By Denny Thomas

HONG KONG (Reuters) - China's Shuanghui International agreed on Wednesday to buy Smithfield Foods for $4.7 billion in cash, in a deal that will increase the flow of U.S.-made pork to the world's largest consumer of the meat.

The agreement comes after Smithfield's largest shareholder agitated for change at the company, including a call to break up the Virginia-based pork producer.

The deal will be subject to review by the U.S. Committee on Foreign Investment, Smithfield said in a statement, which will come at a time of testy relations between the U.S. and China on matters of cross-border transactions.

China is also the third-largest market for U.S. pork - a brand of meat in high demand lately, as China suffers through another series of embarrassing food safety scandals, involving everything from rats to pigs.

The price of Shuanghui's offer is $34 per share, a 31 percent premium to Smithfield's stock price. Shuanghui will assume $2.4 billion of Smithfield's debt

Shuanghui has promised to maintain Smithfield's operations, staff and management. The thrust of the deal is to send the U.S. made pork to China, a factor that one person familiar with the matter said would help during Shuanghui's CFIUS review.

Privately owned Shuanghui plans to fund the acquisition using debt, the person added, with both Chinese and foreign banks providing loans.

Continental Grain Co, which owns a 5.8 percent stake in Smithfield Foods, has been agitating for change. Last month it sent management a letter, urging the company to break itself up into three independent companies, to unlock shareholder value.

Continental, Smithfield's biggest shareholder, said in an April presentation that Smithfield should split into three companies, use the proceeds to buy back shares, restructure its business, and institute a dividend in line with peers.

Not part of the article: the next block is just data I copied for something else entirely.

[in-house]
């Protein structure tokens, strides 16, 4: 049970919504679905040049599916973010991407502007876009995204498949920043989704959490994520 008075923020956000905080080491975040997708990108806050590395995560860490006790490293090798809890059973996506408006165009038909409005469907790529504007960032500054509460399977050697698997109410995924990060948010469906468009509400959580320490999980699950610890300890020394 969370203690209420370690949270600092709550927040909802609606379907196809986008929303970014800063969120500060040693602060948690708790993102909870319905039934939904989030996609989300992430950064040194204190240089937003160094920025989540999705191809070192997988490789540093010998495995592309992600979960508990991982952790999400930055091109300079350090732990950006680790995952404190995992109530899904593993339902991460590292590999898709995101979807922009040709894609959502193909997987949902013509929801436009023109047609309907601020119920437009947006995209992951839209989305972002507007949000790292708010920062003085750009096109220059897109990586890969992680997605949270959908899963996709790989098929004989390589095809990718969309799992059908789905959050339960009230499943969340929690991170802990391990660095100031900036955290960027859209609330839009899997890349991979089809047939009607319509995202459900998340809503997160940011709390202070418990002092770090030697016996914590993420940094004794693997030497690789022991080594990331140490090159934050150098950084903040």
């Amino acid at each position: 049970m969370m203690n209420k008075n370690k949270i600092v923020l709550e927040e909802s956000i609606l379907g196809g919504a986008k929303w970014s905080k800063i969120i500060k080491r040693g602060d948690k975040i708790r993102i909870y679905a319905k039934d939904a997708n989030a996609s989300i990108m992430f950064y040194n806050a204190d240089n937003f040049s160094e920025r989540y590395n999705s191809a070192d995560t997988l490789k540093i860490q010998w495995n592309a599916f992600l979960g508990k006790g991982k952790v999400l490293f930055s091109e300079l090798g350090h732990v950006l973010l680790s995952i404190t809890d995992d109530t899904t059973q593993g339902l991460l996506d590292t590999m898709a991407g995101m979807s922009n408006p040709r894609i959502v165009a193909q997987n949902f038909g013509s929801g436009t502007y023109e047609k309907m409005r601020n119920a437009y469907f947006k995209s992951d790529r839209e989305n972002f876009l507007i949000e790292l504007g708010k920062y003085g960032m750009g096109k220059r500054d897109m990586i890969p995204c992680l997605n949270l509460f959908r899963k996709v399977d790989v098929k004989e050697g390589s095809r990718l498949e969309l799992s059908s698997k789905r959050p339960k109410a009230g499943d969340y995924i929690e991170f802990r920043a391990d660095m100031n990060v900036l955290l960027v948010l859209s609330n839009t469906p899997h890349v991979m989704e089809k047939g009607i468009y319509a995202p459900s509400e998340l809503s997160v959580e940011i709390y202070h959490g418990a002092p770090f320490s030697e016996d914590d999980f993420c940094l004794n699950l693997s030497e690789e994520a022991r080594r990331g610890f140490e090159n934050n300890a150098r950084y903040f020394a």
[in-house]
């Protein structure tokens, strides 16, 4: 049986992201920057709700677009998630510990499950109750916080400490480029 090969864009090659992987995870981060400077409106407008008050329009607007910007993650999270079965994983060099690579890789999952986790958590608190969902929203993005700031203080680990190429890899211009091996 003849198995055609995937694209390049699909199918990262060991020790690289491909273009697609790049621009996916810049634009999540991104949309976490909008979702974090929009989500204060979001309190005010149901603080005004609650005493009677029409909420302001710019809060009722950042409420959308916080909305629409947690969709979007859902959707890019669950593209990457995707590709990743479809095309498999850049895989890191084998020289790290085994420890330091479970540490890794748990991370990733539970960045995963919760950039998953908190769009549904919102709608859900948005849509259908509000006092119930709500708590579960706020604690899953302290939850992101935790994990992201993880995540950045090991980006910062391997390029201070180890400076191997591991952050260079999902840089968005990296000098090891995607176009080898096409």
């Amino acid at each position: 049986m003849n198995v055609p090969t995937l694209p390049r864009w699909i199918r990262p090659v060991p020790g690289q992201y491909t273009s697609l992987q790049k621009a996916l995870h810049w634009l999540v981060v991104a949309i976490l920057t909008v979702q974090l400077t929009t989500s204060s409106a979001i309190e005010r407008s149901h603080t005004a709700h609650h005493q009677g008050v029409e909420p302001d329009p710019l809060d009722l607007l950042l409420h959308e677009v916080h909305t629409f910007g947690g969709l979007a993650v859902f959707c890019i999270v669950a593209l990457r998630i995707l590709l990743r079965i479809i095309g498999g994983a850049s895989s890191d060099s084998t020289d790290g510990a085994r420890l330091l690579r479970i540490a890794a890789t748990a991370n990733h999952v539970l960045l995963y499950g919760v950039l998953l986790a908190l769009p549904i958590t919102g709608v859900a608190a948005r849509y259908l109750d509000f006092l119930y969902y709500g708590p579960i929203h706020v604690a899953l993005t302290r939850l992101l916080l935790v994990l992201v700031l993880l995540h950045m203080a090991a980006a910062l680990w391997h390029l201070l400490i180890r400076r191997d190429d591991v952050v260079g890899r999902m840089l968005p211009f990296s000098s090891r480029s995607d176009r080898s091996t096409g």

Food safety and environmental pollution are chronic problems in China and public anxiety over cases of fake or toxic food often spreads quickly.

In March, more than 16,000 rotting pigs were found floating in one of Shanghai's main water sources, triggering a public outcry. Over-crowding at pig farms was likely behind the die-off and their disposal in the Huangpu river.

The public security ministry said police had confiscated more than 15 metric tons (16.54 tons) of tainted pork in Anhui province, although as much as 60 metric tons had been sold in Anhui and Fujian provinces since mid-2012.

Chinese police broke a crime ring earlier this month that passed off more than $1 million in rat and small mammal meat as mutton.

According to Wednesday's statement, Shuanghui International is the majority shareholder of Henan Shuanghui Investment & Development Co. , which is China's largest meat processing enterprise and China's largest publicly traded meat products company as measured by market capitalization.

Barclays is the financial advisor to Smithfield and Simpson Thacher & Bartlett LLP and McGuireWoods LLP are serving as legal counsel. Morgan Stanley is financial advisor to Shuanghui and Paul Hastings LLP and Troutman Sanders LLP are serving as legal counsel.

(Reporting by Denny Thomas; Editing by Michael Flaherty)

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